The R package `fdcov`

(**F**unctional **D**ata **Cov**ariance) contains a collection of tools for performing statistical inference on functional data specifically through an analysis of the covariance structure of the data. It includes two methods for performing a k-sample test for equality of covariance in `ksample.perm`

and `ksample.com`

and two methods for performing a 2-sample test `ksample.gauss`

and `ksample.vstab`

. For supervised and unsupervised learning, it contains a method to classify functional data with respect to each category’s covariance operator in `classif.com`

, and it contains a method to cluster functional data, `cluster.com`

, again based on the covariance structure of the data.

The current version of this package assumes that all functional data is sampled on the same grid at the same intervals. Future updates are planned to allow for the below methods to interface with the fda package and its functional basis representations of the data.

There are two methods for performing a k-sample test for equality of covariance operators.

`ksample.com`

uses concentration inequalities to test for equality of covariance operator in the non-asymptotic setting from Kashlak et al. (2017). We use a subset of the data contained in the phoneme dataset from the R package `fds`

to illustrate how to use this function.

```
# Load fdcov package
library(fdcov)
# Load in phoneme data
library(fds)
# Setup data arrays
dat1 = rbind( t(aa$y)[1:20,], t(sh$y)[1:20,] );
dat2 = rbind( t(aa$y)[1:20,], t(ao$y)[1:20,] );
dat3 = rbind( dat1, t(ao$y)[1:20,] );
# Setup group labels
grp1 = gl(2,20);
grp2 = gl(2,20);
grp3 = gl(3,20);
```

This function takes as arguments a data matrix with one entry per row. The second argument contains the labels identifying which entries in the data matrix belong to which group.

```
# Compare two disimilar phonemes (should return TRUE)
ksample.com(dat1,grp1);
```

`## [1] TRUE`

```
# Compare two similar phonemes (should return FALSE)
ksample.com(dat2,grp2);
```

`## [1] FALSE`

```
# Compare three phonemes (should return TRUE)
ksample.com(dat3,grp3);
```

`## [1] TRUE`

A boolean variable is returned indicating whether or not the test believes the covariance operators differ significantly. This test is fast to compute, but inherently conservative. As a result, the two scale arguments can be used to tweak the test as detailed in Kashlak et al. (2017). The default test size is alpha = 0.05. This can also be modified as an argument to the above functions.

`ksample.perm`

can be used to perform the metric-based permutation test for the equality of covariance operators of Cabassi et al. (2017). Again, we use a subset of the data contained in the phoneme dataset from the R package `fds`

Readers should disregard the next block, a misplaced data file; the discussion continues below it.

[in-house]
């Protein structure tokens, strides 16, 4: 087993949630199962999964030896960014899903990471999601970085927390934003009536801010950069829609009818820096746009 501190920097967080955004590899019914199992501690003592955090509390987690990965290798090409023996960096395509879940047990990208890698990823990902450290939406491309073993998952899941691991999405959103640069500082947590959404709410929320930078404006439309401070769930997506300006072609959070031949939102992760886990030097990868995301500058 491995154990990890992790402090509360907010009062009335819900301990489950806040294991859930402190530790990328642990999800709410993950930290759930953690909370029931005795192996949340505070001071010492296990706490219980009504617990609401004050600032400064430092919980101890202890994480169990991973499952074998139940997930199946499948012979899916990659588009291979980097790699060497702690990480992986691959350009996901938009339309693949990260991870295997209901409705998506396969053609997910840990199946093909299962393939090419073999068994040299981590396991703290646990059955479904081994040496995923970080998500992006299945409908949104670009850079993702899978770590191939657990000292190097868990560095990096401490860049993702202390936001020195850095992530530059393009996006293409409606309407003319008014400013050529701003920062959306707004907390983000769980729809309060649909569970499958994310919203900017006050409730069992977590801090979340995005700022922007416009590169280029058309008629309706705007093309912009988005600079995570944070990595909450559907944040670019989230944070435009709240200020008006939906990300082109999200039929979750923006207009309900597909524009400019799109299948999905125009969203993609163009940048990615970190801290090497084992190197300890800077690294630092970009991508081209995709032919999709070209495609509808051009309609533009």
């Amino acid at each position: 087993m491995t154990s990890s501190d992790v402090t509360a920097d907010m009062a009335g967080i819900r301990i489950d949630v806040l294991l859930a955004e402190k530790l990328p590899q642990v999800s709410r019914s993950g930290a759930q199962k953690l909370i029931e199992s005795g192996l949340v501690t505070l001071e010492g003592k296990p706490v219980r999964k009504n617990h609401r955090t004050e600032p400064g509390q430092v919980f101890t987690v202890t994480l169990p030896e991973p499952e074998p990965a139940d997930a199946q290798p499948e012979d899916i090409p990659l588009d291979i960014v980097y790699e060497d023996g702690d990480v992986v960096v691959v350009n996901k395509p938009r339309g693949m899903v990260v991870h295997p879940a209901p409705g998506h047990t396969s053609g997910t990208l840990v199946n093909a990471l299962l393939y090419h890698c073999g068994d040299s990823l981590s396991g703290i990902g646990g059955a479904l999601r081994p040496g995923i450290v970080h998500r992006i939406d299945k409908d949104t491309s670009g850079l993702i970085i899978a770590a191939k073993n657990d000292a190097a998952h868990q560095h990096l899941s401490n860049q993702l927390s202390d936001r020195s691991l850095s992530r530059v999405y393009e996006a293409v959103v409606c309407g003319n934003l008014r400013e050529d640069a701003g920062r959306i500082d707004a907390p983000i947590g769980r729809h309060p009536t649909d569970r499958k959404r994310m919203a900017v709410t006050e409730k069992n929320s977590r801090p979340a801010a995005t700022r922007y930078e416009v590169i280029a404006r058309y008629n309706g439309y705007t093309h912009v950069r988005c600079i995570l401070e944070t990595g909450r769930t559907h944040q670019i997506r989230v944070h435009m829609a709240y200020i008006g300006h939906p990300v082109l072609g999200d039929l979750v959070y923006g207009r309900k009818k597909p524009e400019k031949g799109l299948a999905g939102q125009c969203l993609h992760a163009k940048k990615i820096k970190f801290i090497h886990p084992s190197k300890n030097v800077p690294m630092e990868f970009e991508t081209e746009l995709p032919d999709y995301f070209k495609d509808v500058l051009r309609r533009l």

to illustrate how to use this function.

```
## Create data set
# Load data
data(aa); data(ao); data(dcl); data(iy); data(sh)
# Select 20 observations from each dataset
dat = cbind(aa$y[,1:20],ao$y[,1:20],dcl$y[,1:20],iy$y[,1:20],sh$y[,1:20])
# Input matrix must be of size N (number of observations) X P (number of time points)
dat = t(dat)
# Define cluster labels
grp = c(rep(1,20),rep(2,20),rep(3,20),rep(4,20),rep(5,20))
```

The function takes as input the dataset `dat`

and the vector of group labels `grp`

.

```
## Test the equality of the covariance operators
p = ksample.perm(dat, grp, part = TRUE)
```

The user can also choose the number of iterations of the permutation test `iter`

(the default is `1000`

), the distance between covariance operators `dist`

(the default is `sq`

, the square root distance) and the combining function to find the global p-value `comb`

(the default is `tipp`

, the Tippett combining function). If the data have already been centred around the mean, we suggest to set `cent = TRUE`

. Moreover, if `part=FALSE`

, this function returns only the global p-value. If `part=TRUE`

, it returns a vector that contains both the global p-value (in `p$global`

) and a list of partial p-values, one for each pairwise comparison (in `p$partial`

).

`p$global # global p-value`

`## [1] 0`

`p$partial # partial p-values`

```
## dist p_value signif
## 1-2 30.00486 0.000 ***
## 1-3 28.78225 0.000 ***
## 1-4 30.23026 0.075 .
## 1-5 30.05272 0.000 ***
## 2-3 26.96973 0.000 ***
## 2-4 29.17826 0.000 ***
## 2-5 27.55809 0.000 ***
## 3-4 28.35040 0.000 ***
## 3-5 26.81700 0.000 ***
## 4-5 29.97638 0.000 ***
```

The values of the observed distances between each pair of covariance operators are also reported in the table. The user can also choose to adjust the p-values with the step-down method of Westfall and Young (1993) by setting `adj = TRUE`

in `ksample.perm`

. For more information about these options please see and Cabassi et al. (2017).

The partial p-values can be plotted using the `perm.plot`

function, that takes as input the list `p`

, output by `perm.plot`

, the number of groups and a vector of strings that indicate the class labels (optional):

`perm.plot(p, 5, lab=c('aa','ao','dcl','iy','sh')) # visualise partial p-values`

It is also possible to automatically save the figure by setting `save = TRUE`